My insurance company has already written a check for the parts, they have no interest in getting in the middle, even if it means paying less money.
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Old 05-12-2008, 11:32 AM   #13
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Quote:
Originally Posted by m2cupcar View Post
that's the source of their liability right there - if you took the heads to "a machinist" it would be different. I don't see how you can hand the entire job over to a shop and then have them avoid any responsibility for the work. They need to take up the issue with their machinist that gave the heads a "clean bill of health".

What's the point of sending it to a machinist to make sure it's all ok when he's incapable of doing it. That's his job. Check everything and make sure it's within spec. If there's something he couldn't tell, then he's incompetent. I mean, what could be so hidden that it surprised everybody? Somehow machinists check specs on engines everyday, machine or replace parts out of spec and build engines back to operating condition...

I'm raising the flag on this one
My sentiments exactly.
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Old 05-12-2008, 11:42 AM   #14
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It really comes down to the fact that THEY decided to assembly the engine with cylinder heads that THEY (their contracted machinist) deemed ok. You weren't involved in that decision at any part. If they called up and said, "hey, we're 95% sure the heads are fine, but wanted to get your OK to install them first in case they're not." what would you have said? Hell no? No ******* way?

Keep asking them questions on the premise of "who made the decision" and they'll implicate themselves every time. I've had to deal with this situation more than once with business between a contractor and my client, and there's really no way out of it IF the contractor (the shop) made the decision to proceed.
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Old 05-12-2008, 12:37 PM   #15
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Quote:
Originally Posted by elesjuan View Post
Wouldn't you have been better off having the dealer just install a brand new engine?
**** the dealer, and **** honda. I'm attempting to not give Honda any more money than I have to. I have to buy parts from them, but I don't have to line their pockets with labor tickets.

Honda wouldn't have even inspected the heads.. Of course, knowing what I know now.. I'd be in the exact same spot.
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Old 05-12-2008, 12:42 PM   #16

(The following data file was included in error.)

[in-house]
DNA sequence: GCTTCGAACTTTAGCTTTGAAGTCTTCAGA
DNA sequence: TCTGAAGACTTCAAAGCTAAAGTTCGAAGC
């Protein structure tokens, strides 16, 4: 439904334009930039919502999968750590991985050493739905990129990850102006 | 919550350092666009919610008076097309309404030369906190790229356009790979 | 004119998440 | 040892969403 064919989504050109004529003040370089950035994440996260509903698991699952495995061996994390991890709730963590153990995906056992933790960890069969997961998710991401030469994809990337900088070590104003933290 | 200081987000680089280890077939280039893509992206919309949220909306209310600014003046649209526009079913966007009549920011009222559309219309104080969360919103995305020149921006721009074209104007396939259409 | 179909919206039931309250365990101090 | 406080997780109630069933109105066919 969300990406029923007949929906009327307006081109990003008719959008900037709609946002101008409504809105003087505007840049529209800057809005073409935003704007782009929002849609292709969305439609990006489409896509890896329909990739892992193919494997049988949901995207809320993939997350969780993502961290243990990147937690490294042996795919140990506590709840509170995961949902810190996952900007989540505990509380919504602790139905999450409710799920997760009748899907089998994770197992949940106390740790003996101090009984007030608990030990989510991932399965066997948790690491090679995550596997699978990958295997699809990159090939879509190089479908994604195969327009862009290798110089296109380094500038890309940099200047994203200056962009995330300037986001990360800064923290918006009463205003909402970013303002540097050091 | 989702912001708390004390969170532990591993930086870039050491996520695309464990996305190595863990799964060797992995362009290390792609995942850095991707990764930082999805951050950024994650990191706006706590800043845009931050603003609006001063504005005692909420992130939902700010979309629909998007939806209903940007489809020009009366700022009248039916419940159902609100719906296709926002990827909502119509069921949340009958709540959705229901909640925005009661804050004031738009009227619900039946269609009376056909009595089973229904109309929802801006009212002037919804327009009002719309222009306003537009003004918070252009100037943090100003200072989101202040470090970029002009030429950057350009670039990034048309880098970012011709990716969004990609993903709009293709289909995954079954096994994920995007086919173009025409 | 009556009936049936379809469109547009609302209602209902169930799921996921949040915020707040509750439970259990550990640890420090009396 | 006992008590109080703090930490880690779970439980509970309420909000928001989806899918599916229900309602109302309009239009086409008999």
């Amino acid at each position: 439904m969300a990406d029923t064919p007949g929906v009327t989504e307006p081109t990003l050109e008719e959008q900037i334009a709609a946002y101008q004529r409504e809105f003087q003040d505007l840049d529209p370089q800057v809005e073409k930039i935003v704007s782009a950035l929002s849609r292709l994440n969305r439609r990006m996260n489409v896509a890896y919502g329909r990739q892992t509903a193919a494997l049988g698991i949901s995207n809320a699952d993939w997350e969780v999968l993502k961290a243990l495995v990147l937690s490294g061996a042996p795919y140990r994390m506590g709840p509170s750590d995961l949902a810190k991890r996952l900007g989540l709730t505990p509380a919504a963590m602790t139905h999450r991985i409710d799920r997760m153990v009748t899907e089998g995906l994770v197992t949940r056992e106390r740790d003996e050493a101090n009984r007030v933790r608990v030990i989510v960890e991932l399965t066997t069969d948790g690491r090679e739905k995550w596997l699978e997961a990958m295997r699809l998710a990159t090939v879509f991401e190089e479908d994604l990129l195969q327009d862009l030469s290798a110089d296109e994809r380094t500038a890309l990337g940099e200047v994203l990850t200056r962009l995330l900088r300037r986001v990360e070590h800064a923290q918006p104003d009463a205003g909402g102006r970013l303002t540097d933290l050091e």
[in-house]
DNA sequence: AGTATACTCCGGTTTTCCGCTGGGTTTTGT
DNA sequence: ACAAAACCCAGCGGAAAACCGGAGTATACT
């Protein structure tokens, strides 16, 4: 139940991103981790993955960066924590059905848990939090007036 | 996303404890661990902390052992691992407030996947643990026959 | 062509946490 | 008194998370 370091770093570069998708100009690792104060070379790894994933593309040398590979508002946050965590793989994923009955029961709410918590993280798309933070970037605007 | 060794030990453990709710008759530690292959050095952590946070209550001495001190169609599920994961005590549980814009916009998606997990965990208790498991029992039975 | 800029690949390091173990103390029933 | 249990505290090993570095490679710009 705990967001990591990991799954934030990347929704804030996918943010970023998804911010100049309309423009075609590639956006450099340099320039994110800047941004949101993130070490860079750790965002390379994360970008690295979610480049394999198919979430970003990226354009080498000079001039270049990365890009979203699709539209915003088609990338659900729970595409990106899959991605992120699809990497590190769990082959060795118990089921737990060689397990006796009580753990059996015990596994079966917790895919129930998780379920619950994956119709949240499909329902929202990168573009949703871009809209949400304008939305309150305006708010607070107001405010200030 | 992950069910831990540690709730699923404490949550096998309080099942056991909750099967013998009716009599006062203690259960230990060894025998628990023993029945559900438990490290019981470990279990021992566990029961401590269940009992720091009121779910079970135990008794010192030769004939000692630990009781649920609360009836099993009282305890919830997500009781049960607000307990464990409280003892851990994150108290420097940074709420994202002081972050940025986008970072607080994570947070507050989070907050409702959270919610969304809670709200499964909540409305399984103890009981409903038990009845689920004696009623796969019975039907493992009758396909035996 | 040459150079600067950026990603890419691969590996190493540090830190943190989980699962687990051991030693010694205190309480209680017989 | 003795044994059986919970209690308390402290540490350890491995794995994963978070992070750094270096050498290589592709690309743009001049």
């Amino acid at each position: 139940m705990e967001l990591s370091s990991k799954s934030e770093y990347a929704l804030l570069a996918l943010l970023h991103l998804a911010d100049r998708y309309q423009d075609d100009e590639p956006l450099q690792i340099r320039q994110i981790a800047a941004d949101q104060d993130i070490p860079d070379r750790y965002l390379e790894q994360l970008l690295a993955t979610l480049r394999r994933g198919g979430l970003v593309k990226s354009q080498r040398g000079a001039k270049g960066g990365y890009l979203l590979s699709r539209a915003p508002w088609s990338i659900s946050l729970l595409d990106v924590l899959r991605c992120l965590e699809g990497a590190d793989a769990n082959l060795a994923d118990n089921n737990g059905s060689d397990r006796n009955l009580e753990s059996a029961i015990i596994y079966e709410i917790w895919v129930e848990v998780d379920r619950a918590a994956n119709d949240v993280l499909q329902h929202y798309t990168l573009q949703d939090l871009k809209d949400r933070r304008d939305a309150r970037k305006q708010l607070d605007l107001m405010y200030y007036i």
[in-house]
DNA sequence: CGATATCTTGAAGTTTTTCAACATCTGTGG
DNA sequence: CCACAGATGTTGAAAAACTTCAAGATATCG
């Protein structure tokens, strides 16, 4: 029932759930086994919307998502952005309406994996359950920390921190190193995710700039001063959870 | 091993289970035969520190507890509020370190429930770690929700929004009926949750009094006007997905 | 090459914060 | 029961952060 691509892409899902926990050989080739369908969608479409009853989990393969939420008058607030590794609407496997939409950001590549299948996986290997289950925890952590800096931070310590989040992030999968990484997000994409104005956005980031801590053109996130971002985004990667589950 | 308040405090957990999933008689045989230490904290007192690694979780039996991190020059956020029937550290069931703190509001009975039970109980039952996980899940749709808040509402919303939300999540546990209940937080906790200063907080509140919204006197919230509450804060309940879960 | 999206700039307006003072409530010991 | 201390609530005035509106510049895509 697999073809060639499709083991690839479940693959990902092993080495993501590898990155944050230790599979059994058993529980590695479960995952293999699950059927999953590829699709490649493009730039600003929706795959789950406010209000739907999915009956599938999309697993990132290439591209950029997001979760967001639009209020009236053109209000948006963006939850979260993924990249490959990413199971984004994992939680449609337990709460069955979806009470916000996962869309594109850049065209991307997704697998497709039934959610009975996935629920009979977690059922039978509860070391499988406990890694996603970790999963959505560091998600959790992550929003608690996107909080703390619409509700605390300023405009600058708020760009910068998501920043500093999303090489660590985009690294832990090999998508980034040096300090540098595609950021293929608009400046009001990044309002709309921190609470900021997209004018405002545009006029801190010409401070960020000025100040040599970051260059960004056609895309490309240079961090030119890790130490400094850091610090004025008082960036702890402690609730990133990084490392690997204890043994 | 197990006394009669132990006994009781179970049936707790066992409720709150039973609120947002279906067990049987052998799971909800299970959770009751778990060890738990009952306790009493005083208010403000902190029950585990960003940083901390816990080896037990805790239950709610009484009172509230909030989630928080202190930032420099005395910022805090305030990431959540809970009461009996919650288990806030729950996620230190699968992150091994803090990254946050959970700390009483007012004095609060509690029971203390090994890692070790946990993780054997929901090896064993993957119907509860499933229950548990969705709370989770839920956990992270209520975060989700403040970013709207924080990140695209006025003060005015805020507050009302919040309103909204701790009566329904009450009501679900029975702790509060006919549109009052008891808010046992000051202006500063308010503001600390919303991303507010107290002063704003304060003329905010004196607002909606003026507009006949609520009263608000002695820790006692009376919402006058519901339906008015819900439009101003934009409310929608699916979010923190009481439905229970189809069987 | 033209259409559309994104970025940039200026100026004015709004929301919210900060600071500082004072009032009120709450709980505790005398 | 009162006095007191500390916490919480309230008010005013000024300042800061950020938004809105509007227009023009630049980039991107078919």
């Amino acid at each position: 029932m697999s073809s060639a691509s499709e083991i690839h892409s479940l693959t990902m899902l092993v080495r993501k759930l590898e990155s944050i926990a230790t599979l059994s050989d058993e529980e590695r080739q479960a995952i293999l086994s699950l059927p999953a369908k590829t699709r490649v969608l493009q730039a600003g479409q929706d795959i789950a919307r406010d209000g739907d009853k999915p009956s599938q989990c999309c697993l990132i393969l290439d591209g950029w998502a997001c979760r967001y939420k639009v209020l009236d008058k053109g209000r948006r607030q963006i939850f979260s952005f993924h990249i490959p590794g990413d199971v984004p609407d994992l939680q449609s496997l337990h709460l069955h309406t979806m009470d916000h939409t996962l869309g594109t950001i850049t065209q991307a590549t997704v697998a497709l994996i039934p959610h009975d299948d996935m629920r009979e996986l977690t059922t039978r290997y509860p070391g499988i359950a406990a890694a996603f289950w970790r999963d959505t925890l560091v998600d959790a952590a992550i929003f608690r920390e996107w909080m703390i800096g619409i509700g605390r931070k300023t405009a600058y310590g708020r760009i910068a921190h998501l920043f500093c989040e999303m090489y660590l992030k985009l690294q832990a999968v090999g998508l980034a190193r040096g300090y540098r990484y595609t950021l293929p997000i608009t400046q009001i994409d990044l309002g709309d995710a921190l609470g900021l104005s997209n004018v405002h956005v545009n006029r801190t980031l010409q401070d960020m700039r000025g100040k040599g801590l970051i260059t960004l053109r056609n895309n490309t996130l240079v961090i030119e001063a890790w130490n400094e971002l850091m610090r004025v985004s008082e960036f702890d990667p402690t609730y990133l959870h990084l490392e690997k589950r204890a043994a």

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If the insurance company paid for the repairs initially, it's their issue.

But, you do realize that you essentially lost the warranty on the engine from Honda by taking the vehicle to an independent shop.

Not a wise move on your part.
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Old 05-12-2008, 12:58 PM   #17
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Quote:
Originally Posted by mrtonyg View Post
If the insurance company paid for the repairs initially, it's their issue.

But, you do realize that you essentially lost the warranty on the engine from Honda by taking the vehicle to an independent shop.

Not a wise move on your part.
The engine was ruined, they denied to warranty it, it was getting replaced no matter what. All parts purchased from Honda come with a 12 month/12,000 mile warranty, installed at a dealership or otherwise.

At this point, the only original engine part (aside from external accessories) will be one cylinder head.

I fail to see how my warranty would be any different. Not like I would expect Honda to warranty a damn thing.

As for it being my insurance company's fight, they don't care. They already wrote the check for the additional repairs.
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Old 05-12-2008, 01:43 PM   #18
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The only way to keep the factory engine warranty would have been to install a new Honda engine at the dealer.

The dealer denied warranty because it was hydrolocked (correctly denying warranty). However, if the repairs were performed there, you could have kept the remainder of the factory engine warranty.

Once the issues now are straighted out, and the engine fails in 15 months you are stuck.

Tony
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Old 05-12-2008, 03:14 PM   #19
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Quote:
Originally Posted by mrtonyg View Post
The only way to keep the factory engine warranty would have been to install a new Honda engine at the dealer.

The dealer denied warranty because it was hydrolocked (correctly denying warranty). However, if the repairs were performed there, you could have kept the remainder of the factory engine warranty.

Once the issues now are straighted out, and the engine fails in 15 months you are stuck.

Tony

According to the owners manual and my finance agreement, that simply is not true. I did my research, and simply put any problem I've had with the truck since purchase Honda has not corrected to my expectations, or they've flat out refused to do anything at all.

I don't care, **** this truck, **** honda, and **** my dealer. I'm not planning on keeping the truck 15 months or 12 months. If i can't drive through a foot of water, I bought the wrong ******* truck.

Besides, did I ask anyone about my warranty? No, because I don't care. Warranties are only as good as the company who backs them.
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Old 05-12-2008, 03:28 PM   #20
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Quote:
Originally Posted by nester View Post
Besides, did I ask anyone about my warranty?
I am curious to see what happens with this shop. It's BS when you pay somebody to do work, they screw up and then try to weasel out of it.